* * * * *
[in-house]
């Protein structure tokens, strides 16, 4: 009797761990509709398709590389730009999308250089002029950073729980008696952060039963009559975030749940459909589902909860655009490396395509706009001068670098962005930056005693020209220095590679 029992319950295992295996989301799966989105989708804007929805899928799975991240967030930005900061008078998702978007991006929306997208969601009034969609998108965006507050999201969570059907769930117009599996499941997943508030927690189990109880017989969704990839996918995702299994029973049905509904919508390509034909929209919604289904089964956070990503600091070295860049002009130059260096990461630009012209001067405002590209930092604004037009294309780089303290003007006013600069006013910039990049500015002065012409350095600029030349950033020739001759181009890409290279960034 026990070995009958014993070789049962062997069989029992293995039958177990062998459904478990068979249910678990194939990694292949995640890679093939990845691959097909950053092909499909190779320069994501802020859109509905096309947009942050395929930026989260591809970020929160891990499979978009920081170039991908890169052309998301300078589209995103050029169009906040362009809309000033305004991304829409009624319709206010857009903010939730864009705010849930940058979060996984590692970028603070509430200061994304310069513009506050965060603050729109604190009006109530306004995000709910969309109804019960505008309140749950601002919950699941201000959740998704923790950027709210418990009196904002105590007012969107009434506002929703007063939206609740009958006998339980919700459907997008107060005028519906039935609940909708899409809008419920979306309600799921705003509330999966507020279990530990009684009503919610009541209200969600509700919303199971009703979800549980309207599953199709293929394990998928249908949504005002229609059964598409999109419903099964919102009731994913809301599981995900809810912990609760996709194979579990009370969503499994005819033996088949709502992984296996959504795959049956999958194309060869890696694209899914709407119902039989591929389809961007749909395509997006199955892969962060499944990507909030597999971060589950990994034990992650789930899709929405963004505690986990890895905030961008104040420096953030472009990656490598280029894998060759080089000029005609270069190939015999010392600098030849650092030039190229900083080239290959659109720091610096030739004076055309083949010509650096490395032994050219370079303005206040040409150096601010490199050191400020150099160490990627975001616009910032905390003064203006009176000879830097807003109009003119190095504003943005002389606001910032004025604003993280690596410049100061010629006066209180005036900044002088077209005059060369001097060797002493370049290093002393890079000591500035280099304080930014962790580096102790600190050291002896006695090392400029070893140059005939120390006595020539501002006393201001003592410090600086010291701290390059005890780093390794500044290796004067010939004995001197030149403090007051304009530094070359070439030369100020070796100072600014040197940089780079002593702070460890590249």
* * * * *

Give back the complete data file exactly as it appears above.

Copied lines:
[in-house]
């Protein structure tokens, strides 16, 4: 009797761990509709398709590389730009999308250089002029950073729980008696952060039963009559975030749940459909589902909860655009490396395509706009001068670098962005930056005693020209220095590679 029992319950295992295996989301799966989105989708804007929805899928799975991240967030930005900061008078998702978007991006929306997208969601009034969609998108965006507050999201969570059907769930117009599996499941997943508030927690189990109880017989969704990839996918995702299994029973049905509904919508390509034909929209919604289904089964956070990503600091070295860049002009130059260096990461630009012209001067405002590209930092604004037009294309780089303290003007006013600069006013910039990049500015002065012409350095600029030349950033020739001759181009890409290279960034 026990070995009958014993070789049962062997069989029992293995039958177990062998459904478990068979249910678990194939990694292949995640890679093939990845691959097909950053092909499909190779320069994501802020859109509905096309947009942050395929930026989260591809970020929160891990499979978009920081170039991908890169052309998301300078589209995103050029169009906040362009809309000033305004991304829409009624319709206010857009903010939730864009705010849930940058979060996984590692970028603070509430200061994304310069513009506050965060603050729109604190009006109530306004995000709910969309109804019960505008309140749950601002919950699941201000959740998704923790950027709210418990009196904002105590007012969107009434506002929703007063939206609740009958006998339980919700459907997008107060005028519906039935609940909708899409809008419920979306309600799921705003509330999966507020279990530990009684009503919610009541209200969600509700919303199971009703979800549980309207599953199709293929394990998928249908949504005002229609059964598409999109419903099964919102009731994913809301599981995900809810912990609760996709194979579990009370969503499994005819033996088949709502992984296996959504795959049956999958194309060869890696694209899914709407119902039989591929389809961007749909395509997006199955892969962060499944990507909030597999971060589950990994034990992650789930899709929405963004505690986990890895905030961008104040420096953030472009990656490598280029894998060759080089000029005609270069190939015999010392600098030849650092030039190229900083080239290959659109720091610096030739004076055309083949010509650096490395032994050219370079303005206040040409150096601010490199050191400020150099160490990627975001616009910032905390003064203006009176000879830097807003109009003119190095504003943005002389606001910032004025604003993280690596410049100061010629006066209180005036900044002088077209005059060369001097060797002493370049290093002393890079000591500035280099304080930014962790580096102790600190050291002896006695090392400029070893140059005939120390006595020539501002006393201001003592410090600086010291701290390059005890780093390794500044290796004067010939004995001197030149403090007051304009530094070359070439030369100020070796100072600014040197940089780079002593702070460890590249």